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8 results for WNC Magazine Vol. 6 Issue 6, Aug 2012
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Record #:
22273
Abstract:
The first broom-making machine went into production in 1845. Prior to that brooms were all handmade, usually from broomcorn. In his workshop at the old general store in Big Sandy Mush in Leicester, NC, Marlow Gates keeps the fine art of broom-making alive and well. He studied design at NC State University then, after graduation, returned home. Gates is one of a hundred or so broom-makers left in the country.
Source:
WNC Magazine (NoCar F261 .W64), Vol. 6 Issue 6, Aug 2012, p22-23, il, por Periodical Website
Record #:
22274
Author(s):
Abstract:
For years many collections of Western NC's historical records have been stored in the State Archives in Raleigh. However, as of August 10, 2014, Western NC will have its own official archive dedicated to the region. Its collections will be housed in a former Veterans' Administration nurses' dormitory in Asheville.
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Record #:
22277
Author(s):
Abstract:
The many individuals who gathered for the Siler Family Meeting in Franklin this year are descendants of the nine children of Weimar and Margaret Siler who were among the first European to settle in Macon County when it was still Cherokee territory. This is the 160th meeting of the group--the oldest reunion of its kind in the nation. The descendants are quick to point out that it's actually happened for 159 years. During the Civil War they met twice one year--one for Union members and one for Confederate members to insure that divided loyalties didn't cause a rift in the family.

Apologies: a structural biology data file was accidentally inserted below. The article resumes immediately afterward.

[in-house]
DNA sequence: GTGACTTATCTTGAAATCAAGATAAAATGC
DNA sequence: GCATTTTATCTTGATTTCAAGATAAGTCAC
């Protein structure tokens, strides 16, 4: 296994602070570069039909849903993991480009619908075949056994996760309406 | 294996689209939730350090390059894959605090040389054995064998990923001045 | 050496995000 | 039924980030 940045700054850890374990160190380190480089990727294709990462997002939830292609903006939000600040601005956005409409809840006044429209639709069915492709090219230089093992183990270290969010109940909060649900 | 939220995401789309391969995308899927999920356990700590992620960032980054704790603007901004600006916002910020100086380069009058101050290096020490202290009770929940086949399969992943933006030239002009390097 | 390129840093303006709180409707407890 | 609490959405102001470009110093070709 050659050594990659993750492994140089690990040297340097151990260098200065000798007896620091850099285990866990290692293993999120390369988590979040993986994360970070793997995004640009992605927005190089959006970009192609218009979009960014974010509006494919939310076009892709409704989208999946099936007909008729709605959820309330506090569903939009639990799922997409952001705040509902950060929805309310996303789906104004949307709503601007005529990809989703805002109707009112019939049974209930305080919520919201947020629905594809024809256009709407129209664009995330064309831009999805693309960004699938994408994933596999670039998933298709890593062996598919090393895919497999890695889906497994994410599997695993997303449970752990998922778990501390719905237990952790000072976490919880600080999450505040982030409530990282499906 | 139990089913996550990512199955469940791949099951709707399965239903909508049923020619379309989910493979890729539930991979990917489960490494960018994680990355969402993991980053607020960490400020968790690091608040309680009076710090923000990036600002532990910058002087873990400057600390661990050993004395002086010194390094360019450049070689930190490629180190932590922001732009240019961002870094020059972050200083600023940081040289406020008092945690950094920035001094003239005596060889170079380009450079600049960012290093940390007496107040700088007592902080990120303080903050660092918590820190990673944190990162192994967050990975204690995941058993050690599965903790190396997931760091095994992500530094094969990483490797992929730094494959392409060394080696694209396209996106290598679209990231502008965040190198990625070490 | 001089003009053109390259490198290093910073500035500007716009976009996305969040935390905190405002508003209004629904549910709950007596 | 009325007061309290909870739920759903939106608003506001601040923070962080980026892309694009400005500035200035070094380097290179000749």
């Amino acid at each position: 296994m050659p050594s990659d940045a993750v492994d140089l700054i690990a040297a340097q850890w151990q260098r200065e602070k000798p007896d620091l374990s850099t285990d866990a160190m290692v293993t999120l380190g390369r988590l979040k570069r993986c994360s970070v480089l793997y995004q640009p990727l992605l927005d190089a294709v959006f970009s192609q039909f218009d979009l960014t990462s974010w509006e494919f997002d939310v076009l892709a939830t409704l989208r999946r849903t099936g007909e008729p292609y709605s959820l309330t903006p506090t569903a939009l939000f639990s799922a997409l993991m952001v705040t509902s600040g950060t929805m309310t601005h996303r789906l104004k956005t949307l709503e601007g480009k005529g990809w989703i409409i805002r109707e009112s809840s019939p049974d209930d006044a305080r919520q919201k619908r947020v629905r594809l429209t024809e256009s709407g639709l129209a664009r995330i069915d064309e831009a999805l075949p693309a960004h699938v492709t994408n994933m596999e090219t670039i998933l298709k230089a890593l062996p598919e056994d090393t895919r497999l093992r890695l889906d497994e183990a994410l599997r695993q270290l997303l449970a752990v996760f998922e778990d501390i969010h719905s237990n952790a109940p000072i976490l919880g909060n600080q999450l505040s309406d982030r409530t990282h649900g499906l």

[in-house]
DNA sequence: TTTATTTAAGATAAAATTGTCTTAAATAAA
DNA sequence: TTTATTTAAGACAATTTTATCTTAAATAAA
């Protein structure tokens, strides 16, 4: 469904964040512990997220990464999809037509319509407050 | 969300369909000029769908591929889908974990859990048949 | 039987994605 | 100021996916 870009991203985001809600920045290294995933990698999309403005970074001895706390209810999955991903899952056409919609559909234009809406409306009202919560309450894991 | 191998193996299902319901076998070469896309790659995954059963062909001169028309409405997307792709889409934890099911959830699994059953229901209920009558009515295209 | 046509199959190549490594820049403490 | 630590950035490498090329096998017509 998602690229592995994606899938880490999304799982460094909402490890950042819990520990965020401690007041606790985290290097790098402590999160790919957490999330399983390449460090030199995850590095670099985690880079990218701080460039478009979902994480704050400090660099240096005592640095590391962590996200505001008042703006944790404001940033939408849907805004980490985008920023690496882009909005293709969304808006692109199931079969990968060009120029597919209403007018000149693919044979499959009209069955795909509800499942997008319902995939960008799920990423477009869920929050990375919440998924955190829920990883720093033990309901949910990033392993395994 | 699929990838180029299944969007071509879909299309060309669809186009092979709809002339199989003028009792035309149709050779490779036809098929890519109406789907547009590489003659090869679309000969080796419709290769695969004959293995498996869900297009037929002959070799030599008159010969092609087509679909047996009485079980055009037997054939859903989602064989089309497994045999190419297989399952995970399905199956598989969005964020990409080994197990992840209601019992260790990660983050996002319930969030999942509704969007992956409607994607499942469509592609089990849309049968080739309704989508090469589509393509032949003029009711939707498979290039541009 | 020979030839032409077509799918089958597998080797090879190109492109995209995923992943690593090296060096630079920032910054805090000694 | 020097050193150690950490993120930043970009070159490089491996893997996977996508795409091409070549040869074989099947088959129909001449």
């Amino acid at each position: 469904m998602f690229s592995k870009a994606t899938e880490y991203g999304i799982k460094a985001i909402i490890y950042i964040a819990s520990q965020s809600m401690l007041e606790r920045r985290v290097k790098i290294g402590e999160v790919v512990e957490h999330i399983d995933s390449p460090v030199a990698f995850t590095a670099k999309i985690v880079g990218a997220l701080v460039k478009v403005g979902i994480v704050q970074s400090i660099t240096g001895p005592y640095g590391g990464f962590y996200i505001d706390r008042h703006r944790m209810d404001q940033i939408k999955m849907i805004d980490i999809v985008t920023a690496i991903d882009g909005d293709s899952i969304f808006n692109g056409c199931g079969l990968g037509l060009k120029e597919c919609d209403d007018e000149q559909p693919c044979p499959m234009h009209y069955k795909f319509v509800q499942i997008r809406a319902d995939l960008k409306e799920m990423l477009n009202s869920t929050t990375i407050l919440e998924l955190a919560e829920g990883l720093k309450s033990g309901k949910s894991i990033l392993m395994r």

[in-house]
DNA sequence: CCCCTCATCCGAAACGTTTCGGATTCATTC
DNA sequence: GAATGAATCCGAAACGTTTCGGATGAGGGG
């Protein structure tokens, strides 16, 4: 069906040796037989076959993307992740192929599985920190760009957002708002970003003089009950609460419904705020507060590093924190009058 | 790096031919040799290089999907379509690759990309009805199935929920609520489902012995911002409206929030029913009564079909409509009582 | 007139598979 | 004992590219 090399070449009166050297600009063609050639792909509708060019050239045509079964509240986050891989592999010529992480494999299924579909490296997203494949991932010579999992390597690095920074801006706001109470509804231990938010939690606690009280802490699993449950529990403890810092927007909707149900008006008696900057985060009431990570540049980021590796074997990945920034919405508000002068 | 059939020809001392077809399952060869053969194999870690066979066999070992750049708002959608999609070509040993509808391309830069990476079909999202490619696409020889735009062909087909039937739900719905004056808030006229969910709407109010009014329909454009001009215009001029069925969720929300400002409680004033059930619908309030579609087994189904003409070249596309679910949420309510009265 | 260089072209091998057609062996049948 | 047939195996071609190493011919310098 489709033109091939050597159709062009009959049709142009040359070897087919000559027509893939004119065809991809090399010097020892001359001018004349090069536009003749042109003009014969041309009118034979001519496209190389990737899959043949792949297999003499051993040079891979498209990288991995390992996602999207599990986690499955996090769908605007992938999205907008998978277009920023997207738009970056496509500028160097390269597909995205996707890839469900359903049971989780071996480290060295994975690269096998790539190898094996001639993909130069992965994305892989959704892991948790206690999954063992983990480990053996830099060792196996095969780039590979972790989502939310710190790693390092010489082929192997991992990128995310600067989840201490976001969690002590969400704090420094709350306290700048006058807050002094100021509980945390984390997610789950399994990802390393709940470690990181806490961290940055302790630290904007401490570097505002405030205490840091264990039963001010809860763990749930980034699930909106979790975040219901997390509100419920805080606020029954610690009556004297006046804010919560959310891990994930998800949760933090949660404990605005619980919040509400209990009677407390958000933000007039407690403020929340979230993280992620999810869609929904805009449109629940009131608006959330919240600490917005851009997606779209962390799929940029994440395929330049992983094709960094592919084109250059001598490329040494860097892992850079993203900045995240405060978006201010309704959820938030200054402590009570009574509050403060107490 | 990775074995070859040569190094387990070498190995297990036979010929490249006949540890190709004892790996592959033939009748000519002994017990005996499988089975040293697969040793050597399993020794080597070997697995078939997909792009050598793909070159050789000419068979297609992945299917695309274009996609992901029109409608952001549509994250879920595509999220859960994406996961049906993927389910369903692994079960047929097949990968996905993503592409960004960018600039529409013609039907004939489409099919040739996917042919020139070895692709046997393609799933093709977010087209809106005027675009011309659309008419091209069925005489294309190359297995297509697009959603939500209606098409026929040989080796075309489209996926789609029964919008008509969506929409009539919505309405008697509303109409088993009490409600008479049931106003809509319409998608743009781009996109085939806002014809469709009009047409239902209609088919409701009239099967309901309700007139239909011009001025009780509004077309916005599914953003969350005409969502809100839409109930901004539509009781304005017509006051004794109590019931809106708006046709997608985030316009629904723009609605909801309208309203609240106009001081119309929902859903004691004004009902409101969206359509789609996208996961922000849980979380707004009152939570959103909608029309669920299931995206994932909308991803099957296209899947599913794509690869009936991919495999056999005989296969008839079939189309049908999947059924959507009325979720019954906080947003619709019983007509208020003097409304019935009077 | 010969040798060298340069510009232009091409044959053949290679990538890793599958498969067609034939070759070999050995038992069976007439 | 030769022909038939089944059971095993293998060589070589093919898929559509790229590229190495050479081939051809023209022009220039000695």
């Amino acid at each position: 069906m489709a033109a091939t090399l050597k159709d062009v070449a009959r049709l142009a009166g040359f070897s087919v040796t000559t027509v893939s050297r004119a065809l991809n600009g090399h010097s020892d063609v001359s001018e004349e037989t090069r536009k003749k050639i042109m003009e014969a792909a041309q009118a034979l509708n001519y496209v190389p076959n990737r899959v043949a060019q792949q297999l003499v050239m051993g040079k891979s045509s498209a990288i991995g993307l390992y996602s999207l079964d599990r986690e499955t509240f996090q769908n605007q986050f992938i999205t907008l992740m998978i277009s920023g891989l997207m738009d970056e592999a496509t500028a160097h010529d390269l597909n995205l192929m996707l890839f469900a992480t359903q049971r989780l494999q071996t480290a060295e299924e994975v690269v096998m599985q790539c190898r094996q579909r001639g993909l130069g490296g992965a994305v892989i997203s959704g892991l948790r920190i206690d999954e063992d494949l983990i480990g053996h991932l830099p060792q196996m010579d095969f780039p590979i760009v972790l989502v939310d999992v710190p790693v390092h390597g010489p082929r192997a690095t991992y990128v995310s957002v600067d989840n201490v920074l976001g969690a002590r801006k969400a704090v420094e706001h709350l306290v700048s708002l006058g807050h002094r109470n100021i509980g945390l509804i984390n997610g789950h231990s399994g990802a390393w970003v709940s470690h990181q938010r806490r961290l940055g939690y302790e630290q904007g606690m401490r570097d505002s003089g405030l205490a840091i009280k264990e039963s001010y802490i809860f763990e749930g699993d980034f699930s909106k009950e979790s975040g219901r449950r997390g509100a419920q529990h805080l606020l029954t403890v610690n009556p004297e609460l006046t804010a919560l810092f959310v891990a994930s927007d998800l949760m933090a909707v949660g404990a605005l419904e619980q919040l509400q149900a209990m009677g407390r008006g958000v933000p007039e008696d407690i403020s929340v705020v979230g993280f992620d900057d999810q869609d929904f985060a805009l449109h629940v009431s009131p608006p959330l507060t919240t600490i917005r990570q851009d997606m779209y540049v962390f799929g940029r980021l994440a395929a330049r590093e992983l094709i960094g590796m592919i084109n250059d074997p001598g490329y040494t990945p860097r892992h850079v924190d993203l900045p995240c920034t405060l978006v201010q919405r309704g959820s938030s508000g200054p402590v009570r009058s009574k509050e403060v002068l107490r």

Source:
WNC Magazine (NoCar F261 .W64), Vol. 6 Issue 6, Aug 2012, p56-61, il, por Periodical Website
Record #:
22278
Abstract:
Matt Jones came to his pottery work through a class at Earlham College in Richmond, Indiana. He apprenticed with pottery masters in Connecticut and in Pittsboro, NC. Then he purchased a 19th century farmhouse near Leicester, NC for his family and settled into his life as a potter. Geer recounts where Jones gets his clay, firing the kiln, and his creations.
Source:
WNC Magazine (NoCar F261 .W64), Vol. 6 Issue 6, Aug 2012, p62-69, il, por Periodical Website
Record #:
22276
Author(s):
Abstract:
Henry River Mill Village was an abandoned and weathering collection of twenty-some buildings until Hollywood came calling to use it for scenes in the blockbuster movie, The Hunger Games. Now there is a growing interest in preserving what is left of the village. Elliston recounts some of the village's history.
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Record #:
22275
Author(s):
Abstract:
In 2010, Rutherfordton is celebrating its 225th anniversary. It is a place of history. Christopher Bechtler minted the country's first $1 gold coin in 1831, and the town boasts the largest collection of antebellum architecture in their part of the state. Larkin describes some things to see and do in the town.
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Record #:
22323
Abstract:
Five generations of the Rogers family have lived on their Haywood County forest and farmland since the 1850s. Although the log cabin of the first Rogers is long-gone, the two-story farmhouse of his widow still stands. Built in 1890 near Clyde, it was purchased by Laura and Mark Rogers in 2010. They kept the original clapboard siding and windows throughout. Nelson describes their restoration of the interior.
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Record #:
22324
Author(s):
Abstract:
John Fleer, a finalist in the 2011 in the James Beard Best Chef in the Southeast award, presides over Canyon Kitchen, located at Sapphire. He rose to fame in Tennessee at Blackberry Farm where for fifteen years he made the place a destination for people series about farm-to-table cuisine. Leggett reviews the restaurant.
Source:
WNC Magazine (NoCar F261 .W64), Vol. 6 Issue 6, Aug 2012, p82-83, il, por Periodical Website
Subject(s):